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Dianne Reeves and Sarah Vaughan have a lot in common. They share an emotional, from-the-heart form of communicating with an audience. A full, rich vocal tone and dramatic spirit bring them closer together with every phrase. Both appreciate a beautiful song, and both augment their presentations with unique, wordless vocal styles.
With a full string orchestra on every track, Reeves unleashes a program of stirring musical arrangements. Billy Childs, a bright guy with forward-leaning ideas, created most of these unique arrangements. The harmony and rhythm is a far cry from average. Reeves is at home with these arrangements, but you get the impression she's holding back. The drama of two Brazilian pieces brings out her emotional strengths most effectively. Dori Caymmi's "Obsession" and Milton Nascimento's "The Call" feature wordless chanting with a powerful hook.
Throughout the session, interludes by Steve Wilson, Clark Terry, Russell Malone, Romero Lubambo and both pianists enhance Reeves' tribute project. Except for Clark Terry's appearance on "I Hadn't Anyone 'Til You," the album was created live in the studio. Terry, who fills in with trademark vocal asides and a lovely, wah-wah trumpet solo, added his "touch" from across the continent after receiving a tape. The veteran makes it sound as if they're sharing the same stage. Ella Fitzgerald, Carmen McRae, Frank Sinatra, Joe Williams and Sarah Vaughan, are all gone now. We wish they could be with us forever. Their recordings remain, and Reeves' tribute helps preserve the memory. As Clark Terry says on the album, "Yeah, well ya got me now, baby. Everything's cool. Everything's cool."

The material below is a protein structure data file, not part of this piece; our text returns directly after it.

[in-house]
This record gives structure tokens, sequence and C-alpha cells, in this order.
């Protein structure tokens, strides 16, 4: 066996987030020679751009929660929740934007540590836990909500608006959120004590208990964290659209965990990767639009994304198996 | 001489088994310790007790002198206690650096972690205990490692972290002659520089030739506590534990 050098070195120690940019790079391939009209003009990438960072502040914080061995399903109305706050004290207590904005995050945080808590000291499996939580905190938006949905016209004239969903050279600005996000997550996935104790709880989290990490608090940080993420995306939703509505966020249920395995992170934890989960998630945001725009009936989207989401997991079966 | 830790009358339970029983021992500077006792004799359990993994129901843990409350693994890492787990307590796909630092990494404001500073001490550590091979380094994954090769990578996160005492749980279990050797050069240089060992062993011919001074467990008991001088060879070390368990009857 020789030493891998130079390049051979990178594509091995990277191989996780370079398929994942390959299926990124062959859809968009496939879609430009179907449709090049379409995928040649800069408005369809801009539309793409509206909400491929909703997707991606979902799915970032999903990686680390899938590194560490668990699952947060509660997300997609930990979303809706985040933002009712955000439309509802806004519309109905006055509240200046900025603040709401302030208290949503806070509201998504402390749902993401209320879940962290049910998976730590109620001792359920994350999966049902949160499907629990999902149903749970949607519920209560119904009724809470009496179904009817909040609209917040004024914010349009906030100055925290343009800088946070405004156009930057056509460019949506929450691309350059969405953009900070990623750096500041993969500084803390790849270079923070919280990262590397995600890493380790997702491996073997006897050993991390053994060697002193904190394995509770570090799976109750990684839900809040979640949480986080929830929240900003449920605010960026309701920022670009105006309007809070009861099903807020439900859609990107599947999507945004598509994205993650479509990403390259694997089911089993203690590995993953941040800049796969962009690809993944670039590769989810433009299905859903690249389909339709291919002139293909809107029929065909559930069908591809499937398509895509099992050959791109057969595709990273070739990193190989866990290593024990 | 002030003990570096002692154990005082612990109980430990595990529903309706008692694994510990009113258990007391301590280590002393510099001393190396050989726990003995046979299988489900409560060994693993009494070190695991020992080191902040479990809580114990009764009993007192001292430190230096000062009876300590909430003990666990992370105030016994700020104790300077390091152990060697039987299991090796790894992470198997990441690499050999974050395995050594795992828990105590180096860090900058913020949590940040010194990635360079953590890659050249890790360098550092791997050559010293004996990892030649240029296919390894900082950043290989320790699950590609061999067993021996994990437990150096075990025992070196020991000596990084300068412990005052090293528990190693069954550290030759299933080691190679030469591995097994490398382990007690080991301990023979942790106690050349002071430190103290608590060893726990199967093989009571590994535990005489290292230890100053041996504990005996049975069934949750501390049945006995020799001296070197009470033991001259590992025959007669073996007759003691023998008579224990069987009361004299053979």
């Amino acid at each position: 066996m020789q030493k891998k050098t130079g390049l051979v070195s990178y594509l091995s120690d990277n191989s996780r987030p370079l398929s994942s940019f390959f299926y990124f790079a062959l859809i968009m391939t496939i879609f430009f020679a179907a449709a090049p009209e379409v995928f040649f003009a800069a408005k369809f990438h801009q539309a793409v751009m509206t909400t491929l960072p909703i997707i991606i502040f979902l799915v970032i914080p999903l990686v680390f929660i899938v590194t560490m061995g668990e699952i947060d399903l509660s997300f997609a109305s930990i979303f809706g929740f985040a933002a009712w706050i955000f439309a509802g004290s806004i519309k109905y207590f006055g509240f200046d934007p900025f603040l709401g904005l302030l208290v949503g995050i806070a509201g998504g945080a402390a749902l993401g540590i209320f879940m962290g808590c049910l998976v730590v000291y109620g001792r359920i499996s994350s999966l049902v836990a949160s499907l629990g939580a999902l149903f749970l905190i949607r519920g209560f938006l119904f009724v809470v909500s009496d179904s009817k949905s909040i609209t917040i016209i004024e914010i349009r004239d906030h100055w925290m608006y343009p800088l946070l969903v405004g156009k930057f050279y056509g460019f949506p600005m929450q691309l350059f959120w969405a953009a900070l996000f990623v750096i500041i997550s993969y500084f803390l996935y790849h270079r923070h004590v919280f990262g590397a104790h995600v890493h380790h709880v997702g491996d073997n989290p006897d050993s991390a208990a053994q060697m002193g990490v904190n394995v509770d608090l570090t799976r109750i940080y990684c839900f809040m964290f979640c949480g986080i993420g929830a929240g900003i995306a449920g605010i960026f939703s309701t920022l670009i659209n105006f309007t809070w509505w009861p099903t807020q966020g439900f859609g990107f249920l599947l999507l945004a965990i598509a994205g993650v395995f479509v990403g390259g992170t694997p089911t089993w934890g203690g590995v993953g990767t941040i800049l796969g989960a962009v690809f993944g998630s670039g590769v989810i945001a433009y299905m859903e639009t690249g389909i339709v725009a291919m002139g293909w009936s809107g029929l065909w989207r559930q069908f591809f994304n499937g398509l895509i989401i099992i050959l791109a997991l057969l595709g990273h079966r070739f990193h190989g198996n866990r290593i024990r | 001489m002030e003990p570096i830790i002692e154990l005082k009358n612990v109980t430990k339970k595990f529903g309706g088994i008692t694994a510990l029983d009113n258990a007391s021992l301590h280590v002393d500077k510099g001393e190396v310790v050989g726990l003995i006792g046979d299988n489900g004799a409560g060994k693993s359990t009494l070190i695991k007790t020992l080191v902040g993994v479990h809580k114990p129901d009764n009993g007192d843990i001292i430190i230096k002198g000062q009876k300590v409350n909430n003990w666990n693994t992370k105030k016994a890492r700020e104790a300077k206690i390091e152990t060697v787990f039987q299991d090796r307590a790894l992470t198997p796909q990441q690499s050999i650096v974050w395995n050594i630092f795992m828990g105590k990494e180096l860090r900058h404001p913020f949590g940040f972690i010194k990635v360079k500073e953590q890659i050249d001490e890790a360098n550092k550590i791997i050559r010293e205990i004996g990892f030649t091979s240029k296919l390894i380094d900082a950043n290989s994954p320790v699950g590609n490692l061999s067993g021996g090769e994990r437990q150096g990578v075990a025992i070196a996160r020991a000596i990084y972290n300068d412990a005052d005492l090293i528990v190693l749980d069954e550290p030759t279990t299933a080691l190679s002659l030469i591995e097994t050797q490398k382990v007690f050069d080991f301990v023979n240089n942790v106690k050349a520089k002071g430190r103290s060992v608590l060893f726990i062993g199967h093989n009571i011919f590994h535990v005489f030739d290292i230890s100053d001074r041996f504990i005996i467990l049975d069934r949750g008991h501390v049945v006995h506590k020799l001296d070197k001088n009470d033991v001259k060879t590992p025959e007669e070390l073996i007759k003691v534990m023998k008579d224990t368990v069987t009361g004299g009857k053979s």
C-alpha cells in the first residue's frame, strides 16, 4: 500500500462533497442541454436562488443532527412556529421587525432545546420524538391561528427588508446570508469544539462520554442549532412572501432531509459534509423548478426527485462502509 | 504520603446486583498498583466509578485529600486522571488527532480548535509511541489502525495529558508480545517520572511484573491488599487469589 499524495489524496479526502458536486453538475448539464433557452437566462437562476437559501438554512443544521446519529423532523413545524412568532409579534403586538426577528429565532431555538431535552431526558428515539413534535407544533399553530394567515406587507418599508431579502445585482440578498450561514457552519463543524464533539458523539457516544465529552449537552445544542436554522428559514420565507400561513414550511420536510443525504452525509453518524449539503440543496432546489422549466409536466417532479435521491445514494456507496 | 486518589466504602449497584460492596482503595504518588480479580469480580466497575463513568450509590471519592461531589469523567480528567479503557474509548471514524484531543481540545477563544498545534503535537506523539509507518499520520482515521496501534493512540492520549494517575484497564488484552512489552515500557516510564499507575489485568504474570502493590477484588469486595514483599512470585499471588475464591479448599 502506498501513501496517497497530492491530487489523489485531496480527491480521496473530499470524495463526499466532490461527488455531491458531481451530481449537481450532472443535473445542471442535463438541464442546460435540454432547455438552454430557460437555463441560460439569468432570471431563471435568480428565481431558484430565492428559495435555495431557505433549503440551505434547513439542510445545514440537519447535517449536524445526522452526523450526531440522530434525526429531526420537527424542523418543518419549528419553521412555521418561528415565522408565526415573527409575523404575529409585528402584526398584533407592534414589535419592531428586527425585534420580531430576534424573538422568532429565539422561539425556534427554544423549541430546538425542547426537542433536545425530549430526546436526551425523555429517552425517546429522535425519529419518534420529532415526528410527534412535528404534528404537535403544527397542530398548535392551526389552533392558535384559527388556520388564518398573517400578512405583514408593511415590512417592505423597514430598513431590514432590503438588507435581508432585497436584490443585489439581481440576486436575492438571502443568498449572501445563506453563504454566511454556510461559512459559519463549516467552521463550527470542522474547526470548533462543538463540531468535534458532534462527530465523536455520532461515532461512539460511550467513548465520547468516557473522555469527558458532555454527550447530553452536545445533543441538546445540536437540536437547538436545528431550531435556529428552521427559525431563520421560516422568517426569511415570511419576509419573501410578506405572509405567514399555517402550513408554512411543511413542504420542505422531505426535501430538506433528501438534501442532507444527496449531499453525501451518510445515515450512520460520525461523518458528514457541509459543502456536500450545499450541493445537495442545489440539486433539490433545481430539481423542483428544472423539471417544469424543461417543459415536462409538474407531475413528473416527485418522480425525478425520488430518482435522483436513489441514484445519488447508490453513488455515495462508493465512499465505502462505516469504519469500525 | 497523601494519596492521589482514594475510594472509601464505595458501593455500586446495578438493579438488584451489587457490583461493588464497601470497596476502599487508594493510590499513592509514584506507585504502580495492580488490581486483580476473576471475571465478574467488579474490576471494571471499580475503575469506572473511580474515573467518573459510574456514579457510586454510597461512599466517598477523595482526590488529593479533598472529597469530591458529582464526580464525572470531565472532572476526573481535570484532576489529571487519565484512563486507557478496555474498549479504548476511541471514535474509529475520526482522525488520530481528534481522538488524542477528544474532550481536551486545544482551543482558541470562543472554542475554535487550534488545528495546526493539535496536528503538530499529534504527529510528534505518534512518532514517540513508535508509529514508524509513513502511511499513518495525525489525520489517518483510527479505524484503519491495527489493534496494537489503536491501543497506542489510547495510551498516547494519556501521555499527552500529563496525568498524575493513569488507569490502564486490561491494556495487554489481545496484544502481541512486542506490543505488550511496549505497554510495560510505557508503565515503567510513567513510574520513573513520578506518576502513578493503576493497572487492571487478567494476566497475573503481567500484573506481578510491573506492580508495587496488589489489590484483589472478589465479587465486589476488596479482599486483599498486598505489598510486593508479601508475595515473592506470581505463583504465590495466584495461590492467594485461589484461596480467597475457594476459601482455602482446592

Track Listing: Lullaby of Birdland; Send in the Clowns; Speak Low; Obsession; If You Could See Me Now; I Remember Sarah; Key Largo; I Hadn
Personnel: Dianne Reeves- vocals; Mulgrew Miller, Billy Childs- piano; Reginald Veal- bass; Greg Hutchinson- drums; Romero Lubambo- acoustic guitar; Munyungo Jackson- percussion; Steve Wilson- soprano saxophone, alto saxophone; Russell Malone- acoustic guitar on "Embraceable You;" Clark Terry- trumpet solo & added vocals on "I Hadn't Anyone 'Til You;" Orchestra: Assa Drori, Igor Kiskatchi, Dennis Molchan, Brenton Banks, Irma Newmann, Shari Zippert, Robert Sanov, Elizabeth Wilson, Henry Ferber, Henry Gronnier, Anatoly Rosinsky, Jennifer Munday- violin; Thomas Diener, Lynn Grants, Robert Berg, Gina Dorman- viola; Daniel Smith, Maurice Grants, Cecilia Tsan, Eric Goenslen, Armen Ksajikian- cello; Don Shelton, Greg Huckins, Dick Mitchell, Bill Liston, Beverly Dahlke-Smith- woodwinds; Richard Todd, Steve Becknell, Joe Meyer, Jim Atkinson- French horn; Wayne Bergeron, John Fumo, Rick Baptist- trumpet; Andy Martin- trombone; Carol Robbins- harp.
I grew up listening to mainstream '70s rock then ended up on the staff at the college paper at San Diego State, and volunteered to review heavy metal LPs. My second semester, the music editor dropped a Fenton Robinson LP on my desk, Night Flight. You like metal; they play guitar--he plays guitar, the editor told me
I grew up listening to mainstream '70s rock then ended up on the staff at the college paper at San Diego State, and volunteered to review heavy metal LPs. My second semester, the music editor dropped a Fenton Robinson LP on my desk, Night Flight. You like metal; they play guitar--he plays guitar, the editor told me. If we don't run a review, Alligator Records is going to stop servicing us.
Night Flight opened up a whole new world for me--the blues led me, inevitably, to Basie, who led to Duke, who led to Mingus, who led to Miles, who led to ...